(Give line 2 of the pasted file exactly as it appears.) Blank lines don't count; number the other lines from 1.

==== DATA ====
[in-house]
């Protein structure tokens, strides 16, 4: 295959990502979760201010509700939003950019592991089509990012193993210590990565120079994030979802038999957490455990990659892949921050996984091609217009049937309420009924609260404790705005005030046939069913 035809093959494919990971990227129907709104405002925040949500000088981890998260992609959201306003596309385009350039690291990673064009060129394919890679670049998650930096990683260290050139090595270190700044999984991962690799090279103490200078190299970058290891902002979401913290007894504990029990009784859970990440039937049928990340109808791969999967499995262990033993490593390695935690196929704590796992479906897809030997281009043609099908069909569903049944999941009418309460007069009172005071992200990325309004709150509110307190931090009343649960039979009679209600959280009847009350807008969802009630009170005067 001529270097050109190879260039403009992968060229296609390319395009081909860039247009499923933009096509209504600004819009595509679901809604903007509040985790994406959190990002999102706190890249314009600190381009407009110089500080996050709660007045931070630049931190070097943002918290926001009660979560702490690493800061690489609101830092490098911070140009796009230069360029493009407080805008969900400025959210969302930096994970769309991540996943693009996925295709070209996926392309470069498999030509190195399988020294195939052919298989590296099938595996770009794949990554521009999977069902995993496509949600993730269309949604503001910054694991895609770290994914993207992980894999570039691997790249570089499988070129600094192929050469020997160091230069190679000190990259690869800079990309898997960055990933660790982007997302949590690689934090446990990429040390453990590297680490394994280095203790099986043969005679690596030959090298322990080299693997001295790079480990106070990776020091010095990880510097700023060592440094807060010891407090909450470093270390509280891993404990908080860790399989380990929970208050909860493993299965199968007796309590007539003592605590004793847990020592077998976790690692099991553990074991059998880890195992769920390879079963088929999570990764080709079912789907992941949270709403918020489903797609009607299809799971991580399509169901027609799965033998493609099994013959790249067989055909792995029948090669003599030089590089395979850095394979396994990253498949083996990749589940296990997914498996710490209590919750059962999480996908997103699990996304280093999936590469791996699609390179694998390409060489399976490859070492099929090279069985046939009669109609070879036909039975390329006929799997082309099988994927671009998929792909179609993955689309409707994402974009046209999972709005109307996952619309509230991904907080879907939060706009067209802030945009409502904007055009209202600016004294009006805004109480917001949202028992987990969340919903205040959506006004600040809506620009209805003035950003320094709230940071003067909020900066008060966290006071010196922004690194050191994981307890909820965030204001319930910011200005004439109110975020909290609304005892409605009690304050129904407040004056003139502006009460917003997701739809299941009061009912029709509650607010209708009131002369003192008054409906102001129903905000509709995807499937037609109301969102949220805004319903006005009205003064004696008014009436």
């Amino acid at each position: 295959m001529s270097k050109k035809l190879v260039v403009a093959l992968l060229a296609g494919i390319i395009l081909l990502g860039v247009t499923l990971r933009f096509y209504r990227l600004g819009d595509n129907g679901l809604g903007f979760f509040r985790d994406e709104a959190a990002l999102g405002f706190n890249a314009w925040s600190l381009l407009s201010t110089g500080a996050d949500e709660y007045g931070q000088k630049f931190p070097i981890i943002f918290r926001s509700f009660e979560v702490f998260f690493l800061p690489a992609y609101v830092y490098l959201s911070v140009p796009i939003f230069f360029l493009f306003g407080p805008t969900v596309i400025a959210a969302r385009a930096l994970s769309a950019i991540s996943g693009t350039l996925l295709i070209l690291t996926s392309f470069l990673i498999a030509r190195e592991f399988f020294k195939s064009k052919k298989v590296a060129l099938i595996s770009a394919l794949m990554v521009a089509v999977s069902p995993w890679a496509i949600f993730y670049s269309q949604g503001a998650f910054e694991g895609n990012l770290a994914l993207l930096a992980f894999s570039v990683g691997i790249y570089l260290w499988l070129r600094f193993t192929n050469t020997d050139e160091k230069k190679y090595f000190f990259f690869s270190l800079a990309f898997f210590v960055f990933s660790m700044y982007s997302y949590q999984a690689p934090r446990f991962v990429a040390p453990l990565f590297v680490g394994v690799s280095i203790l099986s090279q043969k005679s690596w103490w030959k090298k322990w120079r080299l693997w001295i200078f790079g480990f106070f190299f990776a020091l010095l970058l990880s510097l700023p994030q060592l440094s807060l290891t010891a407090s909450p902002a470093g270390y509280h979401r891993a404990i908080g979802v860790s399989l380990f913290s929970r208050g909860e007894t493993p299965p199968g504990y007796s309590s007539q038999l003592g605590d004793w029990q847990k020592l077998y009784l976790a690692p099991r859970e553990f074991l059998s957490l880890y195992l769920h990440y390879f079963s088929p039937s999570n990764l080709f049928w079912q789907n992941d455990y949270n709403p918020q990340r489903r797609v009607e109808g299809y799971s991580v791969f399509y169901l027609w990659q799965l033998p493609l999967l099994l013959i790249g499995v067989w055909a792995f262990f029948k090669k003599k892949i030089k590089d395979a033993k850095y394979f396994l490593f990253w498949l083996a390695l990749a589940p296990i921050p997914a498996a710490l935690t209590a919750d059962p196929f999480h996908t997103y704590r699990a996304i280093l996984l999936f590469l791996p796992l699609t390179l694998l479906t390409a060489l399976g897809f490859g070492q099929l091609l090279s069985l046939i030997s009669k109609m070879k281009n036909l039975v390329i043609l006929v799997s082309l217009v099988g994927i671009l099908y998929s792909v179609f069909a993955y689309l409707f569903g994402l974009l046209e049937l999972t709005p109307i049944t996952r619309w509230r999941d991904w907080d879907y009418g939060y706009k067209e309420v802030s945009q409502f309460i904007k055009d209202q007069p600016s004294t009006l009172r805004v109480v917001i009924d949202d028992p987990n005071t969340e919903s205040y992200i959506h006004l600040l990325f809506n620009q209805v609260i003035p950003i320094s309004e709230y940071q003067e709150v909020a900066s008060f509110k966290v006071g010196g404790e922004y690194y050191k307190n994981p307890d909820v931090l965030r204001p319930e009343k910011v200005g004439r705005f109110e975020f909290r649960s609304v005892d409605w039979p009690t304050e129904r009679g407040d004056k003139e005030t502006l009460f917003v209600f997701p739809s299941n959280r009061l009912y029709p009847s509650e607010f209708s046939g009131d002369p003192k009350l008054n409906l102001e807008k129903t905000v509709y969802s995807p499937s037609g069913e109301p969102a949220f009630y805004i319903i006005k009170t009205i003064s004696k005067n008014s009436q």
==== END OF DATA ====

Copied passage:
């Protein structure tokens, strides 16, 4: 295959990502979760201010509700939003950019592991089509990012193993210590990565120079994030979802038999957490455990990659892949921050996984091609217009049937309420009924609260404790705005005030046939069913 035809093959494919990971990227129907709104405002925040949500000088981890998260992609959201306003596309385009350039690291990673064009060129394919890679670049998650930096990683260290050139090595270190700044999984991962690799090279103490200078190299970058290891902002979401913290007894504990029990009784859970990440039937049928990340109808791969999967499995262990033993490593390695935690196929704590796992479906897809030997281009043609099908069909569903049944999941009418309460007069009172005071992200990325309004709150509110307190931090009343649960039979009679209600959280009847009350807008969802009630009170005067 001529270097050109190879260039403009992968060229296609390319395009081909860039247009499923933009096509209504600004819009595509679901809604903007509040985790994406959190990002999102706190890249314009600190381009407009110089500080996050709660007045931070630049931190070097943002918290926001009660979560702490690493800061690489609101830092490098911070140009796009230069360029493009407080805008969900400025959210969302930096994970769309991540996943693009996925295709070209996926392309470069498999030509190195399988020294195939052919298989590296099938595996770009794949990554521009999977069902995993496509949600993730269309949604503001910054694991895609770290994914993207992980894999570039691997790249570089499988070129600094192929050469020997160091230069190679000190990259690869800079990309898997960055990933660790982007997302949590690689934090446990990429040390453990590297680490394994280095203790099986043969005679690596030959090298322990080299693997001295790079480990106070990776020091010095990880510097700023060592440094807060010891407090909450470093270390509280891993404990908080860790399989380990929970208050909860493993299965199968007796309590007539003592605590004793847990020592077998976790690692099991553990074991059998880890195992769920390879079963088929999570990764080709079912789907992941949270709403918020489903797609009607299809799971991580399509169901027609799965033998493609099994013959790249067989055909792995029948090669003599030089590089395979850095394979396994990253498949083996990749589940296990997914498996710490209590919750059962999480996908997103699990996304280093999936590469791996699609390179694998390409060489399976490859070492099929090279069985046939009669109609070879036909039975390329006929799997082309099988994927671009998929792909179609993955689309409707994402974009046209999972709005109307996952619309509230991904907080879907939060706009067209802030945009409502904007055009209202600016004294009006805004109480917001949202028992987990969340919903205040959506006004600040809506620009209805003035950003320094709230940071003067909020900066008060966290006071010196922004690194050191994981307890909820965030204001319930910011200005004439109110975020909290609304005892409605009690304050129904407040004056003139502006009460917003997701739809299941009061009912029709509650607010209708009131002369003192008054409906102001129903905000509709995807499937037609109301969102949220805004319903006005009205003064004696008014009436």